FRANKLIN, Ohio - A day after Joshua Nkansah, 40, of Fairfield, died along with his son and the parents of four kids, the Ohio Highway Patrol says alcohol is generally a factor in wrong-way crashes.
"Wrong-way driving is not something that we see every day. It's a rare occurrence usually but the causes that we normally see are people that are impaired on alcohol or drugs," said Sgt. Stan Jordan of the Ohio Highway Patrol.
The data is sobering.
An average of 360 people per year are killed when drivers drive in the wrong direction into oncoming traffic.
A study by the National Transportation Safety Board examined data from 1,566 crashes from 2004 to 2009. In 59 percent of accidents, the blood alcohol levels of wrong-way drivers was more than twice the legal limit, researchers said.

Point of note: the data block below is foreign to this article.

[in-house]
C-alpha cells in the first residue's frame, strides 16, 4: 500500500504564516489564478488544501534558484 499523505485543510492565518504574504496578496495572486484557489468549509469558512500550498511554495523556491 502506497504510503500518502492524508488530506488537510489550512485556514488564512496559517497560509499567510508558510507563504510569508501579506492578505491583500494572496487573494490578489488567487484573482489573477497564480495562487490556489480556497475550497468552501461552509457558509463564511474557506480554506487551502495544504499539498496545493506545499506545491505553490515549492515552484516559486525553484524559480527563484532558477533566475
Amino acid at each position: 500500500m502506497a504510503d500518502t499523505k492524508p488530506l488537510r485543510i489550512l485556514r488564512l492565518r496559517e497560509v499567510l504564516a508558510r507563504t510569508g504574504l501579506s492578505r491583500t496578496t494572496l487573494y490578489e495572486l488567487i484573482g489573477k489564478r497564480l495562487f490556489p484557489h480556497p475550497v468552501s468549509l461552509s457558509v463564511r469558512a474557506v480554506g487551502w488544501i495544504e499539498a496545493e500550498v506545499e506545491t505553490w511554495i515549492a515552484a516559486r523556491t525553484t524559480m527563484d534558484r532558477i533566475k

Alcohol is suspected in Sunday's early morning crash that killed Michele and Scott Barhorst of Madisonville, Tenn. The Barhorsts and their four children were headed to Lima, Ohio, for Christmas.
Nkansah and his son David, 7, died at the scene.
"The cases we see when the people are impaired or they have medical issues generally they don't catch on as quick and sometimes it's a little too late by the time they figure it out," Jordan said. "Don't get behind the wheel when you're impaired. You make think you're OK but all it takes is a mistake and it could be the end of you and your family."
As the Barhorsts tragically found out it, could also mean somebody else's family, too.
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